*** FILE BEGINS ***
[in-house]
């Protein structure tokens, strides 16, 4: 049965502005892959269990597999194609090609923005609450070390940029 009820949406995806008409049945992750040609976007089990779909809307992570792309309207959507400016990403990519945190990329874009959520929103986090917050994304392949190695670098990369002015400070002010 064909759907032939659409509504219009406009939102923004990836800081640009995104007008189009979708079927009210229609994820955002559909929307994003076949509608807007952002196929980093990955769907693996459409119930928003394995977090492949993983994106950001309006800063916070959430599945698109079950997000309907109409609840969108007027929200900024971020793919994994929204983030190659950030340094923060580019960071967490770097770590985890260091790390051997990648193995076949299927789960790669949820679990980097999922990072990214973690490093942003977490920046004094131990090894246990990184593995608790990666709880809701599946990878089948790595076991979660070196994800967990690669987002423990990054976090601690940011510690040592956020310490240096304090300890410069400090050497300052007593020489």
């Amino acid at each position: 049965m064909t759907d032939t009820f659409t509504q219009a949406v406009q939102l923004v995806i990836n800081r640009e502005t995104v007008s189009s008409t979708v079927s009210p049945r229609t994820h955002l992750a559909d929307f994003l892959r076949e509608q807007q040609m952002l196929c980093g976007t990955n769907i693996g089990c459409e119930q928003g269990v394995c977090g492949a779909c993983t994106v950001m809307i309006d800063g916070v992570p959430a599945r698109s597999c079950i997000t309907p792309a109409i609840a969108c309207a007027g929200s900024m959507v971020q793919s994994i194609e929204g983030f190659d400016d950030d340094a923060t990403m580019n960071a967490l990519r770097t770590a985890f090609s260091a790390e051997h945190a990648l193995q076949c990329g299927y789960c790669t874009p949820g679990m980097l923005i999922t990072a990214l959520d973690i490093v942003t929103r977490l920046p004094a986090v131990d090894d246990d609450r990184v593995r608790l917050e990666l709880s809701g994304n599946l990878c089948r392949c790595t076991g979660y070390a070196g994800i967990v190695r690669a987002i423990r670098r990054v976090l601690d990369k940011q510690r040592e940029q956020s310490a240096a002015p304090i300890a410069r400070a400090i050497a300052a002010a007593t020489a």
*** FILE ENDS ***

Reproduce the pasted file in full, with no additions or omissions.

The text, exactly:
[in-house]
């Protein structure tokens, strides 16, 4: 049965502005892959269990597999194609090609923005609450070390940029 009820949406995806008409049945992750040609976007089990779909809307992570792309309207959507400016990403990519945190990329874009959520929103986090917050994304392949190695670098990369002015400070002010 064909759907032939659409509504219009406009939102923004990836800081640009995104007008189009979708079927009210229609994820955002559909929307994003076949509608807007952002196929980093990955769907693996459409119930928003394995977090492949993983994106950001309006800063916070959430599945698109079950997000309907109409609840969108007027929200900024971020793919994994929204983030190659950030340094923060580019960071967490770097770590985890260091790390051997990648193995076949299927789960790669949820679990980097999922990072990214973690490093942003977490920046004094131990090894246990990184593995608790990666709880809701599946990878089948790595076991979660070196994800967990690669987002423990990054976090601690940011510690040592956020310490240096304090300890410069400090050497300052007593020489």
């Amino acid at each position: 049965m064909t759907d032939t009820f659409t509504q219009a949406v406009q939102l923004v995806i990836n800081r640009e502005t995104v007008s189009s008409t979708v079927s009210p049945r229609t994820h955002l992750a559909d929307f994003l892959r076949e509608q807007q040609m952002l196929c980093g976007t990955n769907i693996g089990c459409e119930q928003g269990v394995c977090g492949a779909c993983t994106v950001m809307i309006d800063g916070v992570p959430a599945r698109s597999c079950i997000t309907p792309a109409i609840a969108c309207a007027g929200s900024m959507v971020q793919s994994i194609e929204g983030f190659d400016d950030d340094a923060t990403m580019n960071a967490l990519r770097t770590a985890f090609s260091a790390e051997h945190a990648l193995q076949c990329g299927y789960c790669t874009p949820g679990m980097l923005i999922t990072a990214l959520d973690i490093v942003t929103r977490l920046p004094a986090v131990d090894d246990d609450r990184v593995r608790l917050e990666l709880s809701g994304n599946l990878c089948r392949c790595t076991g979660y070390a070196g994800i967990v190695r690669a987002i423990r670098r990054v976090l601690d990369k940011q510690r040592e940029q956020s310490a240096a002015p304090i300890a410069r400070a400090i050497a300052a002010a007593t020489a």